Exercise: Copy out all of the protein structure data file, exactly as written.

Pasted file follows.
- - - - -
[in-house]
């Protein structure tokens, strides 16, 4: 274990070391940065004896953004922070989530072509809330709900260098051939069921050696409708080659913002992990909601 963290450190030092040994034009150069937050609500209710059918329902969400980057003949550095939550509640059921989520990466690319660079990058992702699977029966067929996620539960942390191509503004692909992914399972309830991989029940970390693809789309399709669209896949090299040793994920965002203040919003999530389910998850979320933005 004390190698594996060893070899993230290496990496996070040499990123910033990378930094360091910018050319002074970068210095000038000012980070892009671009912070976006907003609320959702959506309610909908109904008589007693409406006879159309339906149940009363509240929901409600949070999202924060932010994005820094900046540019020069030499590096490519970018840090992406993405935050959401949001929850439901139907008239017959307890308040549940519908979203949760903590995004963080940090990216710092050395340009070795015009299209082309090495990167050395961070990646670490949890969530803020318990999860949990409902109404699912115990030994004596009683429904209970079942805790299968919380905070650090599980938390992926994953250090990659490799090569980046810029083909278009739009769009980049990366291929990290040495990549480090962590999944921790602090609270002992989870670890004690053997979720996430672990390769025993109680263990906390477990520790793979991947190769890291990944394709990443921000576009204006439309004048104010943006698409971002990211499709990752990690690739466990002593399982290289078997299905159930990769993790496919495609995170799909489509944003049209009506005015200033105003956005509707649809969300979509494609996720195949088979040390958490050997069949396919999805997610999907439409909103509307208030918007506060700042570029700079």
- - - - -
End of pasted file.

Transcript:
[in-house]
């Protein structure tokens, strides 16, 4: 274990070391940065004896953004922070989530072509809330709900260098051939069921050696409708080659913002992990909601 963290450190030092040994034009150069937050609500209710059918329902969400980057003949550095939550509640059921989520990466690319660079990058992702699977029966067929996620539960942390191509503004692909992914399972309830991989029940970390693809789309399709669209896949090299040793994920965002203040919003999530389910998850979320933005 004390190698594996060893070899993230290496990496996070040499990123910033990378930094360091910018050319002074970068210095000038000012980070892009671009912070976006907003609320959702959506309610909908109904008589007693409406006879159309339906149940009363509240929901409600949070999202924060932010994005820094900046540019020069030499590096490519970018840090992406993405935050959401949001929850439901139907008239017959307890308040549940519908979203949760903590995004963080940090990216710092050395340009070795015009299209082309090495990167050395961070990646670490949890969530803020318990999860949990409902109404699912115990030994004596009683429904209970079942805790299968919380905070650090599980938390992926994953250090990659490799090569980046810029083909278009739009769009980049990366291929990290040495990549480090962590999944921790602090609270002992989870670890004690053997979720996430672990390769025993109680263990906390477990520790793979991947190769890291990944394709990443921000576009204006439309004048104010943006698409971002990211499709990752990690690739466990002593399982290289078997299905159930990769993790496919495609995170799909489509944003049209009506005015200033105003956005509707649809969300979509494609996720195949088979040390958490050997069949396919999805997610999907439409909103509307208030918007506060700042570029700079």